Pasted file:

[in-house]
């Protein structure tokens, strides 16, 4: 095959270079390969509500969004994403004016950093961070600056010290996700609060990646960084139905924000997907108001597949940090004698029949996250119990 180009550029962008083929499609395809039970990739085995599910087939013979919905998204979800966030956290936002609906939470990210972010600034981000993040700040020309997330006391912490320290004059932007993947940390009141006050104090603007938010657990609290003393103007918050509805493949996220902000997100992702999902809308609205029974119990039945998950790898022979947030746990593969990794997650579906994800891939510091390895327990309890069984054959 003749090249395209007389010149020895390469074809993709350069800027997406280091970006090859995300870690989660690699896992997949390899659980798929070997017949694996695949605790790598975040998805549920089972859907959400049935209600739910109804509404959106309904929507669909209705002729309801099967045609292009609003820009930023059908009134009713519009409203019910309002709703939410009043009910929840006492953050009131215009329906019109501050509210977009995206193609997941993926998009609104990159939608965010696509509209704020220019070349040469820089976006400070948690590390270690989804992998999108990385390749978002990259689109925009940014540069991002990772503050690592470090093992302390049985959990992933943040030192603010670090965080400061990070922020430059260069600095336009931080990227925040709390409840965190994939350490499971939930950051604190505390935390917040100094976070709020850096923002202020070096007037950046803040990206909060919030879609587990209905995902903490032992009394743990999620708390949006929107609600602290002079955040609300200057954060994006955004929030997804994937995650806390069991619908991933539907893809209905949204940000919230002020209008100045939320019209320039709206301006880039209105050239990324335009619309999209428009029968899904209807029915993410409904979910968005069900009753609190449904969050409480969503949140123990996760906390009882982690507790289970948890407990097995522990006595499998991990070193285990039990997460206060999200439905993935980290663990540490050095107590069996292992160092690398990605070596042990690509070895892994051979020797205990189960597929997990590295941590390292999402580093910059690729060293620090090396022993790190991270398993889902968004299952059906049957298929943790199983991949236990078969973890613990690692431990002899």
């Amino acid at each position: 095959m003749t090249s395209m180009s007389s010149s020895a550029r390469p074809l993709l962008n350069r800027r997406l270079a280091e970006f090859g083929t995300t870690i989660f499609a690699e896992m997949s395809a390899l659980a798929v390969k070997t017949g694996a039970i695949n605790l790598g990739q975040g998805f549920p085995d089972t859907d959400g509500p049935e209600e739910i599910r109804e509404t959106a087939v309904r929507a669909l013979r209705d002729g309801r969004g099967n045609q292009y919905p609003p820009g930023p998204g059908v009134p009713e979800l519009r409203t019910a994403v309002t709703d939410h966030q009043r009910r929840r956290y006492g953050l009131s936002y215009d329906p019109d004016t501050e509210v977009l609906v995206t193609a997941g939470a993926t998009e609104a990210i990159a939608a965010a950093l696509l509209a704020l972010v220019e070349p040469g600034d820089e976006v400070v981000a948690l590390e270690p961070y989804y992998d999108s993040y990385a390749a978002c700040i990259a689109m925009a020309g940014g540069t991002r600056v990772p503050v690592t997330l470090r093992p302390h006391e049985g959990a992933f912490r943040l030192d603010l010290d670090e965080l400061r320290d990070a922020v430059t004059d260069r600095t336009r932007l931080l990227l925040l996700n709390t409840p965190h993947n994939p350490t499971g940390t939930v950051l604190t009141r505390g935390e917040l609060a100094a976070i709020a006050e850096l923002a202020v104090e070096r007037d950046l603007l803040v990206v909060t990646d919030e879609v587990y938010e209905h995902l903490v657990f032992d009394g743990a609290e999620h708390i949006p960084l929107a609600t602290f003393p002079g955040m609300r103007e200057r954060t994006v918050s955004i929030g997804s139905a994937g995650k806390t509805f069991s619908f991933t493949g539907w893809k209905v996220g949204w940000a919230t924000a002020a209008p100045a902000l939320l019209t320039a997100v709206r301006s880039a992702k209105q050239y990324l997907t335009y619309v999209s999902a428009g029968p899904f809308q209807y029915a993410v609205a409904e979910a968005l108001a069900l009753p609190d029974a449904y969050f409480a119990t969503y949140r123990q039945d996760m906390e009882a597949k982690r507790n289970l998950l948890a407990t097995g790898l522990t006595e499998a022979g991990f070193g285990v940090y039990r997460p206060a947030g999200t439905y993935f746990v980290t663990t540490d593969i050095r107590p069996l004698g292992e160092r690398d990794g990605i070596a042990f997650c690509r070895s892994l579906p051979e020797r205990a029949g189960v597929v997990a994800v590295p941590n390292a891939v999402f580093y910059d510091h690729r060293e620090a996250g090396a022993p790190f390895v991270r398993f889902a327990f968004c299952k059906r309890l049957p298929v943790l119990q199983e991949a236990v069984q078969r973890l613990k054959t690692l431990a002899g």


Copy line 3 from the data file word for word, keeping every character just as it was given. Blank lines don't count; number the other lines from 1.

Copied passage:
């Amino acid at each position: 095959m003749t090249s395209m180009s007389s010149s020895a550029r390469p074809l993709l962008n350069r800027r997406l270079a280091e970006f090859g083929t995300t870690i989660f499609a690699e896992m997949s395809a390899l659980a798929v390969k070997t017949g694996a039970i695949n605790l790598g990739q975040g998805f549920p085995d089972t859907d959400g509500p049935e209600e739910i599910r109804e509404t959106a087939v309904r929507a669909l013979r209705d002729g309801r969004g099967n045609q292009y919905p609003p820009g930023p998204g059908v009134p009713e979800l519009r409203t019910a994403v309002t709703d939410h966030q009043r009910r929840r956290y006492g953050l009131s936002y215009d329906p019109d004016t501050e509210v977009l609906v995206t193609a997941g939470a993926t998009e609104a990210i990159a939608a965010a950093l696509l509209a704020l972010v220019e070349p040469g600034d820089e976006v400070v981000a948690l590390e270690p961070y989804y992998d999108s993040y990385a390749a978002c700040i990259a689109m925009a020309g940014g540069t991002r600056v990772p503050v690592t997330l470090r093992p302390h006391e049985g959990a992933f912490r943040l030192d603010l010290d670090e965080l400061r320290d990070a922020v430059t004059d260069r600095t336009r932007l931080l990227l925040l996700n709390t409840p965190h993947n994939p350490t499971g940390t939930v950051l604190t009141r505390g935390e917040l609060a100094a976070i709020a006050e850096l923002a202020v104090e070096r007037d950046l603007l803040v990206v909060t990646d919030e879609v587990y938010e209905h995902l903490v657990f032992d009394g743990a609290e999620h708390i949006p960084l929107a609600t602290f003393p002079g955040m609300r103007e200057r954060t994006v918050s955004i929030g997804s139905a994937g995650k806390t509805f069991s619908f991933t493949g539907w893809k209905v996220g949204w940000a919230t924000a002020a209008p100045a902000l939320l019209t320039a997100v709206r301006s880039a992702k209105q050239y990324l997907t335009y619309v999209s999902a428009g029968p899904f809308q209807y029915a993410v609205a409904e979910a968005l108001a069900l009753p609190d029974a449904y969050f409480a119990t969503y949140r123990q039945d996760m906390e009882a597949k982690r507790n289970l998950l948890a407990t097995g790898l522990t006595e499998a022979g991990f070193g285990v940090y039990r997460p206060a947030g999200t439905y993935f746990v980290t663990t540490d593969i050095r107590p069996l004698g292992e160092r690398d990794g990605i070596a042990f997650c690509r070895s892994l579906p051979e020797r205990a029949g189960v597929v997990a994800v590295p941590n390292a891939v999402f580093y910059d510091h690729r060293e620090a996250g090396a022993p790190f390895v991270r398993f889902a327990f968004c299952k059906r309890l049957p298929v943790l119990q199983e991949a236990v069984q078969r973890l613990k054959t690692l431990a002899g």